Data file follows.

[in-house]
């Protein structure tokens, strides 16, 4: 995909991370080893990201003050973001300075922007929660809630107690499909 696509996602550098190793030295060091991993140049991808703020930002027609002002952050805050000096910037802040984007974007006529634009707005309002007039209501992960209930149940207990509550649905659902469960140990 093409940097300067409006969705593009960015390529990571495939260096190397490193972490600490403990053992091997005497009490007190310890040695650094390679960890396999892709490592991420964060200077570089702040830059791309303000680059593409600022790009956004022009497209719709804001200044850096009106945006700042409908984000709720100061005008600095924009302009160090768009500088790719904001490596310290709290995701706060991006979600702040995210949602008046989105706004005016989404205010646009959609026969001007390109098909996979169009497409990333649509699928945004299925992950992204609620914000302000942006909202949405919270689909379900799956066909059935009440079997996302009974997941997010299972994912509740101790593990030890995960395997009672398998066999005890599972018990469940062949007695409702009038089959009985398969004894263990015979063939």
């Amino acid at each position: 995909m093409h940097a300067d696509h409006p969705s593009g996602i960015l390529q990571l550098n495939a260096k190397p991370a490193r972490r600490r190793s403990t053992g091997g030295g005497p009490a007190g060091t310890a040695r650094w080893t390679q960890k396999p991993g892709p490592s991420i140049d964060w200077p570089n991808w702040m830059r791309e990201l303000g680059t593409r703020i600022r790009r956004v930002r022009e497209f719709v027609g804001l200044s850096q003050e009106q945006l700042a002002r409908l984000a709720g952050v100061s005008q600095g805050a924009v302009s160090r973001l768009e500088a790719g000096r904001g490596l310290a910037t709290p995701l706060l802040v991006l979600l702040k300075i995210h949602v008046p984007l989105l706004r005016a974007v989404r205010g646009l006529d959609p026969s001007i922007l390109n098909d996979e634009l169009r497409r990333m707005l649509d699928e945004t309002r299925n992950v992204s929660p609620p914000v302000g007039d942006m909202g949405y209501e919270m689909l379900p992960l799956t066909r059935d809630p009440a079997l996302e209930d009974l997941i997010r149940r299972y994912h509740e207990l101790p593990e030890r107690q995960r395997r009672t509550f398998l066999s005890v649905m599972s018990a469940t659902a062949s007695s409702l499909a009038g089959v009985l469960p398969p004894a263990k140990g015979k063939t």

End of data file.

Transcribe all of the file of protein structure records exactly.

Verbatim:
[in-house]
């Protein structure tokens, strides 16, 4: 995909991370080893990201003050973001300075922007929660809630107690499909 696509996602550098190793030295060091991993140049991808703020930002027609002002952050805050000096910037802040984007974007006529634009707005309002007039209501992960209930149940207990509550649905659902469960140990 093409940097300067409006969705593009960015390529990571495939260096190397490193972490600490403990053992091997005497009490007190310890040695650094390679960890396999892709490592991420964060200077570089702040830059791309303000680059593409600022790009956004022009497209719709804001200044850096009106945006700042409908984000709720100061005008600095924009302009160090768009500088790719904001490596310290709290995701706060991006979600702040995210949602008046989105706004005016989404205010646009959609026969001007390109098909996979169009497409990333649509699928945004299925992950992204609620914000302000942006909202949405919270689909379900799956066909059935009440079997996302009974997941997010299972994912509740101790593990030890995960395997009672398998066999005890599972018990469940062949007695409702009038089959009985398969004894263990015979063939």
């Amino acid at each position: 995909m093409h940097a300067d696509h409006p969705s593009g996602i960015l390529q990571l550098n495939a260096k190397p991370a490193r972490r600490r190793s403990t053992g091997g030295g005497p009490a007190g060091t310890a040695r650094w080893t390679q960890k396999p991993g892709p490592s991420i140049d964060w200077p570089n991808w702040m830059r791309e990201l303000g680059t593409r703020i600022r790009r956004v930002r022009e497209f719709v027609g804001l200044s850096q003050e009106q945006l700042a002002r409908l984000a709720g952050v100061s005008q600095g805050a924009v302009s160090r973001l768009e500088a790719g000096r904001g490596l310290a910037t709290p995701l706060l802040v991006l979600l702040k300075i995210h949602v008046p984007l989105l706004r005016a974007v989404r205010g646009l006529d959609p026969s001007i922007l390109n098909d996979e634009l169009r497409r990333m707005l649509d699928e945004t309002r299925n992950v992204s929660p609620p914000v302000g007039d942006m909202g949405y209501e919270m689909l379900p992960l799956t066909r059935d809630p009440a079997l996302e209930d009974l997941i997010r149940r299972y994912h509740e207990l101790p593990e030890r107690q995960r395997r009672t509550f398998l066999s005890v649905m599972s018990a469940t659902a062949s007695s409702l499909a009038g089959v009985l469960p398969p004894a263990k140990g015979k063939t």